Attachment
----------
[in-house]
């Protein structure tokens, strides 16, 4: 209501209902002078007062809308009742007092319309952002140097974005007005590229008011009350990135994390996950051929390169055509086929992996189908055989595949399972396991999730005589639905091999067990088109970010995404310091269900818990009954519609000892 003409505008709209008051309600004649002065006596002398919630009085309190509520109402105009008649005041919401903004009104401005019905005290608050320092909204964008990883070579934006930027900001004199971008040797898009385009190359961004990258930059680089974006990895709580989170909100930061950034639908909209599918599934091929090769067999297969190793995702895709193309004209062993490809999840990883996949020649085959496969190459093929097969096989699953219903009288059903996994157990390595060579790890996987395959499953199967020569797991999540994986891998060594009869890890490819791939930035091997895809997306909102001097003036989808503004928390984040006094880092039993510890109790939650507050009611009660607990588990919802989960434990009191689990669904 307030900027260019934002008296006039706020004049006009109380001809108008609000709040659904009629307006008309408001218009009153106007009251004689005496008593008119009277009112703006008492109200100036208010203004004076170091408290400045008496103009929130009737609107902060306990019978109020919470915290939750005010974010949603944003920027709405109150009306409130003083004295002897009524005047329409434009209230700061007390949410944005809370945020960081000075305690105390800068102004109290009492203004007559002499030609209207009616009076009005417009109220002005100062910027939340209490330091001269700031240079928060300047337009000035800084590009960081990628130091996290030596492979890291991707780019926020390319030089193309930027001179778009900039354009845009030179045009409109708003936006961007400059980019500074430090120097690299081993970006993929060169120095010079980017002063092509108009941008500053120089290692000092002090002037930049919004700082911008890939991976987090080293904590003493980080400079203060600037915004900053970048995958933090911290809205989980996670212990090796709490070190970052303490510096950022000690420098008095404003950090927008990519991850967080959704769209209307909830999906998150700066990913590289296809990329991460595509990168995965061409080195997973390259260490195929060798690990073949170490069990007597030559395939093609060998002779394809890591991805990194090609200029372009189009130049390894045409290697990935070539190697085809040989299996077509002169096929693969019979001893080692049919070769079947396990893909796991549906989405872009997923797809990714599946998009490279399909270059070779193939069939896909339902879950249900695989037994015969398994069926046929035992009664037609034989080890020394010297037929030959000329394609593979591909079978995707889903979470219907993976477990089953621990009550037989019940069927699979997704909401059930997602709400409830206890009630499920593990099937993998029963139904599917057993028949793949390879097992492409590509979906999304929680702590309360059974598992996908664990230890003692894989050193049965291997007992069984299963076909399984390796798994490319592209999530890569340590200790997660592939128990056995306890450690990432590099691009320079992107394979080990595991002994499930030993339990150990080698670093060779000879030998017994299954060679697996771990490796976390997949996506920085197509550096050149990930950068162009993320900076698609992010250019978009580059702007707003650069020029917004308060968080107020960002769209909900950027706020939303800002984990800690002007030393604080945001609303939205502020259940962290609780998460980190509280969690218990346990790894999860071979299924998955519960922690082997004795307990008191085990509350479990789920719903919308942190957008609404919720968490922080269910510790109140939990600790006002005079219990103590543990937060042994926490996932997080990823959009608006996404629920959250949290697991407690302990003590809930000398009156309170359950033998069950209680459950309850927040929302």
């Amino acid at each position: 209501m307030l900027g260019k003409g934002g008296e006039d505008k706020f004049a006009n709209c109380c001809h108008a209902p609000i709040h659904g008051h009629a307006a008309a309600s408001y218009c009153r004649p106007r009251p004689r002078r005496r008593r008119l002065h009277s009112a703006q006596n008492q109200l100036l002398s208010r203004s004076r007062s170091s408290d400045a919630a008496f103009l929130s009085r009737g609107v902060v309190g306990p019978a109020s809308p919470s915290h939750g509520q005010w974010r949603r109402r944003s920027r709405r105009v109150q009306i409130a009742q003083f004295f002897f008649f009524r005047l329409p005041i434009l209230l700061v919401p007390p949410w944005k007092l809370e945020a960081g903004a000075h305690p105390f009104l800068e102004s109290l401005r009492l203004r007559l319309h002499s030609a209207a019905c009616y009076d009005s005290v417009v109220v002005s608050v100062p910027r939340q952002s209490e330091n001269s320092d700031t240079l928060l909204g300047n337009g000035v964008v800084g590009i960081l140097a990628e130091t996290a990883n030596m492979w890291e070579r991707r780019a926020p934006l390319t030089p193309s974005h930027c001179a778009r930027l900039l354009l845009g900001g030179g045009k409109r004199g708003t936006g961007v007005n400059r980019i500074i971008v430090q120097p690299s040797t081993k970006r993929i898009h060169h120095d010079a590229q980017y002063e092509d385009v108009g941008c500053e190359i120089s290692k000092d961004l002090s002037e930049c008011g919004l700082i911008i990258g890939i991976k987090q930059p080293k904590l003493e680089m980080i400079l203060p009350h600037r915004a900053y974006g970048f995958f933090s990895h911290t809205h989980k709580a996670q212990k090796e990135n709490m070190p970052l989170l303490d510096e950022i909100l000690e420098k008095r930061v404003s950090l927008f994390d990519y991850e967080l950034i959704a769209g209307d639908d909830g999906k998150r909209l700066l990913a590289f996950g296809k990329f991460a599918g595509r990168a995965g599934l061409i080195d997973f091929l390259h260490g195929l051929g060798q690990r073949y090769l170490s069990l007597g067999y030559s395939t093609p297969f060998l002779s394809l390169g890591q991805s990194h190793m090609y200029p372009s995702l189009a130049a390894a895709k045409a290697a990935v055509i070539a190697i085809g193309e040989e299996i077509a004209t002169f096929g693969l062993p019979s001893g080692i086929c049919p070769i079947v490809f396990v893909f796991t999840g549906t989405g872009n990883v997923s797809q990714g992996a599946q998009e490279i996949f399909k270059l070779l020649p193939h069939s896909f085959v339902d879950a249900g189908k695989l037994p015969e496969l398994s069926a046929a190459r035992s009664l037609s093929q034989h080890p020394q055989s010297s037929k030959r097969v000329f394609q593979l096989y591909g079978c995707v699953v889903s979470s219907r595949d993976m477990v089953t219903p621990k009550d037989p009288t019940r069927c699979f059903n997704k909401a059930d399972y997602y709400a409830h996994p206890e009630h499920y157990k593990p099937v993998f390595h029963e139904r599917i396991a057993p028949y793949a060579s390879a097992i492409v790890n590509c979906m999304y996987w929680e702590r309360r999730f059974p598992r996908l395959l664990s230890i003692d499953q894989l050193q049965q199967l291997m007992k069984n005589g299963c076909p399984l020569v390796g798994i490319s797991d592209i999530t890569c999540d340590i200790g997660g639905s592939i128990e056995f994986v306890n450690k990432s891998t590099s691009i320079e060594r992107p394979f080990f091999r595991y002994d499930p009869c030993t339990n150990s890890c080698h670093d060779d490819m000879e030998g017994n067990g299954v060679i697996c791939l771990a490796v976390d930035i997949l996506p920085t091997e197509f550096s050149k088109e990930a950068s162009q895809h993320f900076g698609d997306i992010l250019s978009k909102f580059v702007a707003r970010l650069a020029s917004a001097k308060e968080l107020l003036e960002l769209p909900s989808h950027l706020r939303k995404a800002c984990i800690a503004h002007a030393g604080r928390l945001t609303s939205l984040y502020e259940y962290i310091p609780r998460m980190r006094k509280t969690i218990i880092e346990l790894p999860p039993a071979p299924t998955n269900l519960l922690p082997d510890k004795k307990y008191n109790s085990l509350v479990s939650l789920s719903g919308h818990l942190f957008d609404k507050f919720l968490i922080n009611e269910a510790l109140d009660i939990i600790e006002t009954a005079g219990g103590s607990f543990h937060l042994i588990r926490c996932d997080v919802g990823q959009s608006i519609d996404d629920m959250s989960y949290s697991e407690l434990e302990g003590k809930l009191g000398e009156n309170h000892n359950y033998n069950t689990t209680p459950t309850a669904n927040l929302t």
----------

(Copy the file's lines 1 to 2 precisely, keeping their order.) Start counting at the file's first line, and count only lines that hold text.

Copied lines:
[in-house]
């Protein structure tokens, strides 16, 4: 209501209902002078007062809308009742007092319309952002140097974005007005590229008011009350990135994390996950051929390169055509086929992996189908055989595949399972396991999730005589639905091999067990088109970010995404310091269900818990009954519609000892 003409505008709209008051309600004649002065006596002398919630009085309190509520109402105009008649005041919401903004009104401005019905005290608050320092909204964008990883070579934006930027900001004199971008040797898009385009190359961004990258930059680089974006990895709580989170909100930061950034639908909209599918599934091929090769067999297969190793995702895709193309004209062993490809999840990883996949020649085959496969190459093929097969096989699953219903009288059903996994157990390595060579790890996987395959499953199967020569797991999540994986891998060594009869890890490819791939930035091997895809997306909102001097003036989808503004928390984040006094880092039993510890109790939650507050009611009660607990588990919802989960434990009191689990669904 307030900027260019934002008296006039706020004049006009109380001809108008609000709040659904009629307006008309408001218009009153106007009251004689005496008593008119009277009112703006008492109200100036208010203004004076170091408290400045008496103009929130009737609107902060306990019978109020919470915290939750005010974010949603944003920027709405109150009306409130003083004295002897009524005047329409434009209230700061007390949410944005809370945020960081000075305690105390800068102004109290009492203004007559002499030609209207009616009076009005417009109220002005100062910027939340209490330091001269700031240079928060300047337009000035800084590009960081990628130091996290030596492979890291991707780019926020390319030089193309930027001179778009900039354009845009030179045009409109708003936006961007400059980019500074430090120097690299081993970006993929060169120095010079980017002063092509108009941008500053120089290692000092002090002037930049919004700082911008890939991976987090080293904590003493980080400079203060600037915004900053970048995958933090911290809205989980996670212990090796709490070190970052303490510096950022000690420098008095404003950090927008990519991850967080959704769209209307909830999906998150700066990913590289296809990329991460595509990168995965061409080195997973390259260490195929060798690990073949170490069990007597030559395939093609060998002779394809890591991805990194090609200029372009189009130049390894045409290697990935070539190697085809040989299996077509002169096929693969019979001893080692049919070769079947396990893909796991549906989405872009997923797809990714599946998009490279399909270059070779193939069939896909339902879950249900695989037994015969398994069926046929035992009664037609034989080890020394010297037929030959000329394609593979591909079978995707889903979470219907993976477990089953621990009550037989019940069927699979997704909401059930997602709400409830206890009630499920593990099937993998029963139904599917057993028949793949390879097992492409590509979906999304929680702590309360059974598992996908664990230890003692894989050193049965291997007992069984299963076909399984390796798994490319592209999530890569340590200790997660592939128990056995306890450690990432590099691009320079992107394979080990595991002994499930030993339990150990080698670093060779000879030998017994299954060679697996771990490796976390997949996506920085197509550096050149990930950068162009993320900076698609992010250019978009580059702007707003650069020029917004308060968080107020960002769209909900950027706020939303800002984990800690002007030393604080945001609303939205502020259940962290609780998460980190509280969690218990346990790894999860071979299924998955519960922690082997004795307990008191085990509350479990789920719903919308942190957008609404919720968490922080269910510790109140939990600790006002005079219990103590543990937060042994926490996932997080990823959009608006996404629920959250949290697991407690302990003590809930000398009156309170359950033998069950209680459950309850927040929302």